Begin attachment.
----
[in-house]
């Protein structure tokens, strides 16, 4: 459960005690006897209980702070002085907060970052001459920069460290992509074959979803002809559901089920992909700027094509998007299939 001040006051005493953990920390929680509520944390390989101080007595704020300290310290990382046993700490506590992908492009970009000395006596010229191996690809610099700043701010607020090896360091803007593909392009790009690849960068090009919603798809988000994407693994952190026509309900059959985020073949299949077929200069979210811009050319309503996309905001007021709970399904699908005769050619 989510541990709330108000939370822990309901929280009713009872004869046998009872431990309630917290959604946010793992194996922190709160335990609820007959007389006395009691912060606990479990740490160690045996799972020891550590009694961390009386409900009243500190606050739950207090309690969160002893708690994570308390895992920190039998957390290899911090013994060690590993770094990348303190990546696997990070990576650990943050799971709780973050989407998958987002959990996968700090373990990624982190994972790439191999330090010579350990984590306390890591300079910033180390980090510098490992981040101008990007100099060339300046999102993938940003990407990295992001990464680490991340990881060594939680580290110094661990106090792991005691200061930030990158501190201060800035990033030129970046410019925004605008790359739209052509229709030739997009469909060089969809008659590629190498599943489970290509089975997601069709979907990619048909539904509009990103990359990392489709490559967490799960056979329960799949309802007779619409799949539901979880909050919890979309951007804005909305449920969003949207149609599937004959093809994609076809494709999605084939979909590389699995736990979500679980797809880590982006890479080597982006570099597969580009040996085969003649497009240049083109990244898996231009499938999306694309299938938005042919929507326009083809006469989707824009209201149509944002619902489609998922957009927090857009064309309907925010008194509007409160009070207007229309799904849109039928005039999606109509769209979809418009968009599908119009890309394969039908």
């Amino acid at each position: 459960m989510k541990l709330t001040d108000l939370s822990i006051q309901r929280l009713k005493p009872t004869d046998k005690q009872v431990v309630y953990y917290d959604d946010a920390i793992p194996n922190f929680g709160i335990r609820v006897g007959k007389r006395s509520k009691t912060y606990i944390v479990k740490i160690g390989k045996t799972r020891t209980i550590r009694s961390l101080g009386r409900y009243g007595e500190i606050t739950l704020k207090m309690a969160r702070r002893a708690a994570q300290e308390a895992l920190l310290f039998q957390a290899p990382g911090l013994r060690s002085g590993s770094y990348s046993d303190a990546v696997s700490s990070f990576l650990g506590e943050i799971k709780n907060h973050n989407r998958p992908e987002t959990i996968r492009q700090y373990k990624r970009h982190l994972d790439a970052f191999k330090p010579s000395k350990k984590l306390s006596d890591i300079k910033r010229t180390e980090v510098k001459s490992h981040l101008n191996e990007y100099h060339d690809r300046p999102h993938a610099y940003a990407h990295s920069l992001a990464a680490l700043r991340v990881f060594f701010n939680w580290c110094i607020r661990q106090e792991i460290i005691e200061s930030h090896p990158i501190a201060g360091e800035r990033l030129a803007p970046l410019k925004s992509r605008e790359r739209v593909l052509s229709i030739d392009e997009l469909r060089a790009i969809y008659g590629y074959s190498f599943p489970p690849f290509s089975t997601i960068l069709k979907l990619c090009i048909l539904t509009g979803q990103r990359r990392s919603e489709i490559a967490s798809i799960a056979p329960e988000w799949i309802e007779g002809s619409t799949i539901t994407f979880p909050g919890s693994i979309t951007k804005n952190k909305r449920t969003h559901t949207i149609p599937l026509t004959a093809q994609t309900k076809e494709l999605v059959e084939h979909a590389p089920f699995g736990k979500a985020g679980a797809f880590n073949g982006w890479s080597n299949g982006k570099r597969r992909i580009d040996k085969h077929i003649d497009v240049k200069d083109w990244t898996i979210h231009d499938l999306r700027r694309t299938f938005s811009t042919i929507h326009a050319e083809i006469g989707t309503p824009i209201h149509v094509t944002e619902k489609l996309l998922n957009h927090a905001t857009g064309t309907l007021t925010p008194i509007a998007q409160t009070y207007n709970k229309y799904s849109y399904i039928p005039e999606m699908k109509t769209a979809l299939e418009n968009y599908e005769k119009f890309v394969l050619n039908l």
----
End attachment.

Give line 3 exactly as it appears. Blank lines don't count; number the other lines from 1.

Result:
């Amino acid at each position: 459960m989510k541990l709330t001040d108000l939370s822990i006051q309901r929280l009713k005493p009872t004869d046998k005690q009872v431990v309630y953990y917290d959604d946010a920390i793992p194996n922190f929680g709160i335990r609820v006897g007959k007389r006395s509520k009691t912060y606990i944390v479990k740490i160690g390989k045996t799972r020891t209980i550590r009694s961390l101080g009386r409900y009243g007595e500190i606050t739950l704020k207090m309690a969160r702070r002893a708690a994570q300290e308390a895992l920190l310290f039998q957390a290899p990382g911090l013994r060690s002085g590993s770094y990348s046993d303190a990546v696997s700490s990070f990576l650990g506590e943050i799971k709780n907060h973050n989407r998958p992908e987002t959990i996968r492009q700090y373990k990624r970009h982190l994972d790439a970052f191999k330090p010579s000395k350990k984590l306390s006596d890591i300079k910033r010229t180390e980090v510098k001459s490992h981040l101008n191996e990007y100099h060339d690809r300046p999102h993938a610099y940003a990407h990295s920069l992001a990464a680490l700043r991340v990881f060594f701010n939680w580290c110094i607020r661990q106090e792991i460290i005691e200061s930030h090896p990158i501190a201060g360091e800035r990033l030129a803007p970046l410019k925004s992509r605008e790359r739209v593909l052509s229709i030739d392009e997009l469909r060089a790009i969809y008659g590629y074959s190498f599943p489970p690849f290509s089975t997601i960068l069709k979907l990619c090009i048909l539904t509009g979803q990103r990359r990392s919603e489709i490559a967490s798809i799960a056979p329960e988000w799949i309802e007779g002809s619409t799949i539901t994407f979880p909050g919890s693994i979309t951007k804005n952190k909305r449920t969003h559901t949207i149609p599937l026509t004959a093809q994609t309900k076809e494709l999605v059959e084939h979909a590389p089920f699995g736990k979500a985020g679980a797809f880590n073949g982006w890479s080597n299949g982006k570099r597969r992909i580009d040996k085969h077929i003649d497009v240049k200069d083109w990244t898996i979210h231009d499938l999306r700027r694309t299938f938005s811009t042919i929507h326009a050319e083809i006469g989707t309503p824009i209201h149509v094509t944002e619902k489609l996309l998922n957009h927090a905001t857009g064309t309907l007021t925010p008194i509007a998007q409160t009070y207007n709970k229309y799904s849109y399904i039928p005039e999606m699908k109509t769209a979809l299939e418009n968009y599908e005769k119009f890309v394969l050619n039908l």